A really pitiless scourging experience sure to wreck your ear-drums with its gravelly texture, this is not for the faint-hearted. The production is muddy which adds to the pain and despair. Pictures on the CD sleeve which include two death masks and a disembowelled cadaver can be pretty horrible - but nowhere near as horrible as the singing, I can assure you! The only weak spot I can find with this album is the drumming which is quite low in the mix and not nearly as aggressive as it should be with this kind of music.

Needs improvement - 70%

Jaxel, August 9th, 2006

Draugar is an american one man "depressive" black metal project/band. And this debut full length, which clocks at around 55 minutes is truly a demonstration of the real potential american black metal bands do have in that sub-genre, which seems to be exploding nowadays.

This album "From Which Hatred Grows" has its ups and downs. Considering the fact that mostly this type of BM is consumed as a whole, and that track by track is sort of useless, i will review it as a whole...

Let me start by saying that the guitar work is a bit over mediocre. Hildolf's experience as a guitarist oozes throughout the album, not only putting some decent and sometimes amazingly memorable riffs, but doing so in the solo department as well, which is something im quite sure is very scarce in this type of BM. Good examples of this can be seen on songs like: "Dust Chain Idiots", "Lonely Corners Of Existance" and "The Slow Spiral". The production well, it is raw black, nothing to spectacular i generally compare it to Xasthur's later works ("The Funeral Of Being", "To Violate The Oblivious"). The vocals sound exactly like Wrest from USBM Leviathan's fame. The bass is almost inaudible except in some brief calm parts. The drumming is pretty decent, as we get sometimes primitive blasting all over the mix, and on some other time more filled patterns of drum rolls and change of tempos. The keyboards are overly used, and that is a double edged sword, mainly because in some parts it seems so forced, as if the guy simply wanted keys everywhere, some songs like the aforementioned "Dust Chain Idiots" contain beautiful keyboard layered parts, but tracks like the opener "Uncontrollable Despair", really messed around the mood of the song.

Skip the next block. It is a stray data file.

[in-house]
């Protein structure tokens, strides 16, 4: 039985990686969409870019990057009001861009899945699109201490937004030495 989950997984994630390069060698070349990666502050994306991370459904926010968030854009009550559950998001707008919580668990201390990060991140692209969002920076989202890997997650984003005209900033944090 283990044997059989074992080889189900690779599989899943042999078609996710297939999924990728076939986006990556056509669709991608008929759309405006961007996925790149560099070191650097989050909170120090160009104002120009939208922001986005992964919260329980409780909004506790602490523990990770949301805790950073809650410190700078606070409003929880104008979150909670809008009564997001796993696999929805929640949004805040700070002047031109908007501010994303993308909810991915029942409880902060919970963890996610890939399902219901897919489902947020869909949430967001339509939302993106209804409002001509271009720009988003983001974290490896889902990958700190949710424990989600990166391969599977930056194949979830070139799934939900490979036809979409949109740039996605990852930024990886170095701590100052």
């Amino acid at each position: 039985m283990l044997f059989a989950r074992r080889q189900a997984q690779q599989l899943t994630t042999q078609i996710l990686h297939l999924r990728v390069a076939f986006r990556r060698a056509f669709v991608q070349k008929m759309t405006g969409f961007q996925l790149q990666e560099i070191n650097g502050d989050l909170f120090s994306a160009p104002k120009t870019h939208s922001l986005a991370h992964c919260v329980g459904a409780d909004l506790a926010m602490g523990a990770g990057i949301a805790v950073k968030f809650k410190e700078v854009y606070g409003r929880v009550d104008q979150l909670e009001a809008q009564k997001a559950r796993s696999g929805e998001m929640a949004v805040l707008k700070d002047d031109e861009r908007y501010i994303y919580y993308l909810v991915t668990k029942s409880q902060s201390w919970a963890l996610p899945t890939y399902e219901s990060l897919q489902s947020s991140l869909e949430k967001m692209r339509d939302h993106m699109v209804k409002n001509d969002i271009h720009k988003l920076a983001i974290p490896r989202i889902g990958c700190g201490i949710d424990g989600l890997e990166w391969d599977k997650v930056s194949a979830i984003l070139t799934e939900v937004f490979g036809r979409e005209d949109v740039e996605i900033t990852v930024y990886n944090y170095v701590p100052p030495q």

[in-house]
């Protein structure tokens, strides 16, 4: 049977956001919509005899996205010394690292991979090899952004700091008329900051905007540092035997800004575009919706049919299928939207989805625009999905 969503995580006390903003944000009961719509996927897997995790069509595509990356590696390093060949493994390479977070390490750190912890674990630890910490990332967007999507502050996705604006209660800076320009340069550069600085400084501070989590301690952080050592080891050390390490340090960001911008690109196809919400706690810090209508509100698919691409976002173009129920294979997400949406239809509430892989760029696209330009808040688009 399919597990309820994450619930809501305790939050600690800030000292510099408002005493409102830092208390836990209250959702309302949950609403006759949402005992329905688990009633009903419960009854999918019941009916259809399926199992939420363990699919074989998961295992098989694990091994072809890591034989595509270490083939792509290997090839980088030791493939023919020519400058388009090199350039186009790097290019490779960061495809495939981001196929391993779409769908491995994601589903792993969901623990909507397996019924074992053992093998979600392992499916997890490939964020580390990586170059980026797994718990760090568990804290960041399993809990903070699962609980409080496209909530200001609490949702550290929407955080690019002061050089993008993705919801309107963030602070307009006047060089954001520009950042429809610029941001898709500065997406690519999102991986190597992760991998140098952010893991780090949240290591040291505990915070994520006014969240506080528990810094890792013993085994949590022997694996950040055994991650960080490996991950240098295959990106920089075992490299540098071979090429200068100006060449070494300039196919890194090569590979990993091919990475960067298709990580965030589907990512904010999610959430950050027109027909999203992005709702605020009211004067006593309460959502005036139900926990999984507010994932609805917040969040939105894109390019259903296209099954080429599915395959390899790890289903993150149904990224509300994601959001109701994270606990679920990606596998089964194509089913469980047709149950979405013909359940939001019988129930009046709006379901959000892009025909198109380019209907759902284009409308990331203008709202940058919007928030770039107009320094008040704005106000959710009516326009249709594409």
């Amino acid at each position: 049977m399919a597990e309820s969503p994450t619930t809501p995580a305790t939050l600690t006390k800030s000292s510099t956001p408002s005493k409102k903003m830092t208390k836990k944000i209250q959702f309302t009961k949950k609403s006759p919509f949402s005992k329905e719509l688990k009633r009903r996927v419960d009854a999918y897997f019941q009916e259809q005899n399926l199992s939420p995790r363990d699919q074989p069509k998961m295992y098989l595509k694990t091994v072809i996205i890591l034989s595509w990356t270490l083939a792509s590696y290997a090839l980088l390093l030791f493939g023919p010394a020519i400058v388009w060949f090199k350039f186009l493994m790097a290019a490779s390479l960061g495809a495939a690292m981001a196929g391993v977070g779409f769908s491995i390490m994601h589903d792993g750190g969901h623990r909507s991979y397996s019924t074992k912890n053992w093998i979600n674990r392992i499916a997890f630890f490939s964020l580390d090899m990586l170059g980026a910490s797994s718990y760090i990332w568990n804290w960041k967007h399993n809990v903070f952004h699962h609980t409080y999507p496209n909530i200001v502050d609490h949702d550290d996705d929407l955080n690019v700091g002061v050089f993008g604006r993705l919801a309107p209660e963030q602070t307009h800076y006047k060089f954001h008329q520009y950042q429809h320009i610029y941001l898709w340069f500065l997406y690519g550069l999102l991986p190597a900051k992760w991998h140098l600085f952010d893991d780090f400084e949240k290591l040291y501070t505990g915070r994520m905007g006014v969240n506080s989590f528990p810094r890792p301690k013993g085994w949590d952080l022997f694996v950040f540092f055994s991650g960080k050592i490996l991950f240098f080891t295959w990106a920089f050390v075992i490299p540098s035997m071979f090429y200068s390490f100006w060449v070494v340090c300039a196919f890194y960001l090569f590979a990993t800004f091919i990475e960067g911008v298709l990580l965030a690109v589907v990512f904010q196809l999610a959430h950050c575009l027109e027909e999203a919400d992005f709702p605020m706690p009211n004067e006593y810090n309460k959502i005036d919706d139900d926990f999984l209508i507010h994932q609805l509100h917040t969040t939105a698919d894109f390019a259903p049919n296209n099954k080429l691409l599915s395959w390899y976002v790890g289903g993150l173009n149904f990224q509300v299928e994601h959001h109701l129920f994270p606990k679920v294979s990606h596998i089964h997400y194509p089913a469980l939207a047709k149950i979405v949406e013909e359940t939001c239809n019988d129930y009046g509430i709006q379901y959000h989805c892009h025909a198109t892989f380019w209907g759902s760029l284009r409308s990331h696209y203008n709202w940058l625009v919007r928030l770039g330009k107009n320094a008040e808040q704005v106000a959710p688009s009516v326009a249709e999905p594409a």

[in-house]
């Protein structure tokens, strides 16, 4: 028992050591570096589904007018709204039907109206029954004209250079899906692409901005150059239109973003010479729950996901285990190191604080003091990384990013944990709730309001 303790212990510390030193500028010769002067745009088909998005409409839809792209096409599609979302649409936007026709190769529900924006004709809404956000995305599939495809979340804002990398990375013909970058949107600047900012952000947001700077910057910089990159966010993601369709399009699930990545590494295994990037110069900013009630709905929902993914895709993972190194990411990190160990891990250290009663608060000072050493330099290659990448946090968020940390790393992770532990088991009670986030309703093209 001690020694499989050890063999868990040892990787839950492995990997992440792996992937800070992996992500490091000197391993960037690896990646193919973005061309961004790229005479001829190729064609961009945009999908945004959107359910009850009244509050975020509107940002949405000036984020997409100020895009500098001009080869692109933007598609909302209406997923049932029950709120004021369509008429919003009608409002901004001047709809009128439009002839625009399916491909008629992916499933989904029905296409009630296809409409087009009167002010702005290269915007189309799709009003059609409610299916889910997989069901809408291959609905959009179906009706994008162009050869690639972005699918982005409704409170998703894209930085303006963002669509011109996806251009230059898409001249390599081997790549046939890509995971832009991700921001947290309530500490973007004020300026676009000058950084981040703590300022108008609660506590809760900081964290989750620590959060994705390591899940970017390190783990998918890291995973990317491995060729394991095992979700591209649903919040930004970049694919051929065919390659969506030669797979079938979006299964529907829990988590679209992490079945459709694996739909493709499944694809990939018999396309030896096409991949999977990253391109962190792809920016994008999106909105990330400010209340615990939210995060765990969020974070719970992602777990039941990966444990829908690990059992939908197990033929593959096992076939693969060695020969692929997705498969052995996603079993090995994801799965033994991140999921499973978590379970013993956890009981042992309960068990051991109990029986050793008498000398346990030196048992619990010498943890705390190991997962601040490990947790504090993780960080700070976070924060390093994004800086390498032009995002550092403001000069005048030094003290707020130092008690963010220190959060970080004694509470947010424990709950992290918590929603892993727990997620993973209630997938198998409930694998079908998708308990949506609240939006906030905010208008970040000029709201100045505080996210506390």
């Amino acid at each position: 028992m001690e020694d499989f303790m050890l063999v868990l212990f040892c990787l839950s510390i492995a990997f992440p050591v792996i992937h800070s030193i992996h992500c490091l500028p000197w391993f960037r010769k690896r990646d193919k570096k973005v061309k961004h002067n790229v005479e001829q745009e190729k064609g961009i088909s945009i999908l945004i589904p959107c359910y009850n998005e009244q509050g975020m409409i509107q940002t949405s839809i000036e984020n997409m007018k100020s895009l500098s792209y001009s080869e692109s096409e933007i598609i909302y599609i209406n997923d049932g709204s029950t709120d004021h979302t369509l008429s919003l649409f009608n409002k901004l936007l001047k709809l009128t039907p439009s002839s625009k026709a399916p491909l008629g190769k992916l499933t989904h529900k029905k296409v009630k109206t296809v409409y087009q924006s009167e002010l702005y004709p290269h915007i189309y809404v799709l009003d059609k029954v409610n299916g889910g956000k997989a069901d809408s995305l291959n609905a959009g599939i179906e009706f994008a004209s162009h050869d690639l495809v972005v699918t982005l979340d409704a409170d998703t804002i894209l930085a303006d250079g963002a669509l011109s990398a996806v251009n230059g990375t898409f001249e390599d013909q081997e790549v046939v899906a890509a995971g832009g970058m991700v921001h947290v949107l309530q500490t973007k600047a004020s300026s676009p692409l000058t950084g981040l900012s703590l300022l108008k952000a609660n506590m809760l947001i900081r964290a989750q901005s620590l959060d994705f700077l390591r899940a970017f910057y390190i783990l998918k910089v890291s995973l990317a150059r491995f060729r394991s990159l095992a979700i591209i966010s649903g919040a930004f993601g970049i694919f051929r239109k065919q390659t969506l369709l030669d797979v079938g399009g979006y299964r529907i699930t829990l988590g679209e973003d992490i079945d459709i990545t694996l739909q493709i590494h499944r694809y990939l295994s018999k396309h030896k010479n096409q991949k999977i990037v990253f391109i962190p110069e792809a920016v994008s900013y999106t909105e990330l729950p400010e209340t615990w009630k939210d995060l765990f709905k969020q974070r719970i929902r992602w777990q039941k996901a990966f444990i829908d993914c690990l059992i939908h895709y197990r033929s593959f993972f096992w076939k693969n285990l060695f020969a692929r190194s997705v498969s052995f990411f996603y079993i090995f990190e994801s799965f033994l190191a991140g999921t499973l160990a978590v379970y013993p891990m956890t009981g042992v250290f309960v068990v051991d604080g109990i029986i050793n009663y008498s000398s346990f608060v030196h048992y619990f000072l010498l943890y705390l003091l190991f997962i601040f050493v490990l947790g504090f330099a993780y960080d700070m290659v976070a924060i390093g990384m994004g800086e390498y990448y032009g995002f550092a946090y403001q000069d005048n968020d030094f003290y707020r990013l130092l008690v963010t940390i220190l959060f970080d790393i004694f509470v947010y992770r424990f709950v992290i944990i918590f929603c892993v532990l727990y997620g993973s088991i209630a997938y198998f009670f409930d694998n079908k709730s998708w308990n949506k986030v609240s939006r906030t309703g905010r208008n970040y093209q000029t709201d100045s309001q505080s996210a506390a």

Another complaint i have about the album is the fact that songs seem to drag on and on and on...and that, well i guess its kind of an acquire taste and that some people will find it utterly entrancing. I do believe that it works well when the riffs are memorable, but in songs like "Honor Is Ash" it bores the fuck out of me, because it comes to a point where it seems that he just went for a 5 minute mark per song, which he manages, but at what cost. And lastly i consider the songwriting structure to be predictable, and that is in my opinion the worst thing about the album. You will notice that after listening to the first 4 tracks you can actually foresee the rest of the album's breaks, calm parts and blastbeats sections. This really brings down the whole experience, but since its a debut, i guess progress will soon follow.

In conclusion i am optimistic that Draugar will kick ass on the next full length, as i am still looking for it, because i know its out. I would simply recommend this album to fans of the subgenre, as i can't see any other casual fan really enjoying this as much as other juggernauts from the scene.

Standout Tracks: Dust Chain Idiots, The Slow Spiral and Lonely Corners Of Existence.